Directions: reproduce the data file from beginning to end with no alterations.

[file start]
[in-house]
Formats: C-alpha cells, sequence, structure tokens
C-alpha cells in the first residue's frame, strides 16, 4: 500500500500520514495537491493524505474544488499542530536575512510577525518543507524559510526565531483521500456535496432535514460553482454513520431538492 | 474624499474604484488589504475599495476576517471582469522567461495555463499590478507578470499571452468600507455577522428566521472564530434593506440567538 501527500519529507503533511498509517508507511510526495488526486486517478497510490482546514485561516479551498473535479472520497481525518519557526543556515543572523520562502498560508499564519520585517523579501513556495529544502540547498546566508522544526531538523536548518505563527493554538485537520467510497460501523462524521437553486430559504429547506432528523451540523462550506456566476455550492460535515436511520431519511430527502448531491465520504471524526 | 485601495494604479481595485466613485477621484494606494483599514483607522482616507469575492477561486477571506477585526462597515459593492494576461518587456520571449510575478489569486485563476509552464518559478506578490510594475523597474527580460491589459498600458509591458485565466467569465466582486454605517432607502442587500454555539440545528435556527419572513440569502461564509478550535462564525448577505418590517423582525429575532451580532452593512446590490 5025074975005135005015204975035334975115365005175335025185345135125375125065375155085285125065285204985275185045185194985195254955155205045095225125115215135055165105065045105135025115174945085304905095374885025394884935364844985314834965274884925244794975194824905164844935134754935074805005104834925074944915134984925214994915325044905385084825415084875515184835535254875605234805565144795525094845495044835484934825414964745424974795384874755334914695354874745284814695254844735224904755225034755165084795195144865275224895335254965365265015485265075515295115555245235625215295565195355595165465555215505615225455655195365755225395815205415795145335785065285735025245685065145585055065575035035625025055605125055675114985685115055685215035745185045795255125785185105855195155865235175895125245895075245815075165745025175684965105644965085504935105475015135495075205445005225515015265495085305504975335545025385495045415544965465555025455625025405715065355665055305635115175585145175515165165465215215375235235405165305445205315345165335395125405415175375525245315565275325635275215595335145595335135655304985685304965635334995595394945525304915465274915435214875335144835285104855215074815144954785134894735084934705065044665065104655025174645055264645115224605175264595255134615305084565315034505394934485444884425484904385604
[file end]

[in-house]
Formats: C-alpha cells, sequence, structure tokens
C-alpha cells in the first residue's frame, strides 16, 4: 500500500500520514495537491493524505474544488499542530536575512510577525518543507524559510526565531483521500456535496432535514460553482454513520431538492 | 474624499474604484488589504475599495476576517471582469522567461495555463499590478507578470499571452468600507455577522428566521472564530434593506440567538 501527500519529507503533511498509517508507511510526495488526486486517478497510490482546514485561516479551498473535479472520497481525518519557526543556515543572523520562502498560508499564519520585517523579501513556495529544502540547498546566508522544526531538523536548518505563527493554538485537520467510497460501523462524521437553486430559504429547506432528523451540523462550506456566476455550492460535515436511520431519511430527502448531491465520504471524526 | 485601495494604479481595485466613485477621484494606494483599514483607522482616507469575492477561486477571506477585526462597515459593492494576461518587456520571449510575478489569486485563476509552464518559478506578490510594475523597474527580460491589459498600458509591458485565466467569465466582486454605517432607502442587500454555539440545528435556527419572513440569502461564509478550535462564525448577505418590517423582525429575532451580532452593512446590490 5025074975005135005015204975035334975115365005175335025185345135125375125065375155085285125065285204985275185045185194985195254955155205045095225125115215135055165105065045105135025115174945085304905095374885025394884935364844985314834965274884925244794975194824905164844935134754935074805005104834925074944915134984925214994915325044905385084825415084875515184835535254875605234805565144795525094845495044835484934825414964745424974795384874755334914695354874745284814695254844735224904755225034755165084795195144865275224895335254965365265015485265075515295115555245235625215295565195355595165465555215505615225455655195365755225395815205415795145335785065285735025245685065145585055065575035035625025055605125055675114985685115055685215035745185045795255125785185105855195155865235175895125245895075245815075165745025175684965105644965085504935105475015135495075205445005225515015265495085305504975335545025385495045415544965465555025455625025405715065355665055305635115175585145175515165165465215215375235235405165305445205315345165335395125405415175375525245315565275325635275215595335145595335135655304985685304965635334995595394945525304915465274915435214875335144835285104855215074815144954785134894735084934705065044665065104655025174645055264645115224605175264595255134615305084565315034505394934485444884425484904385604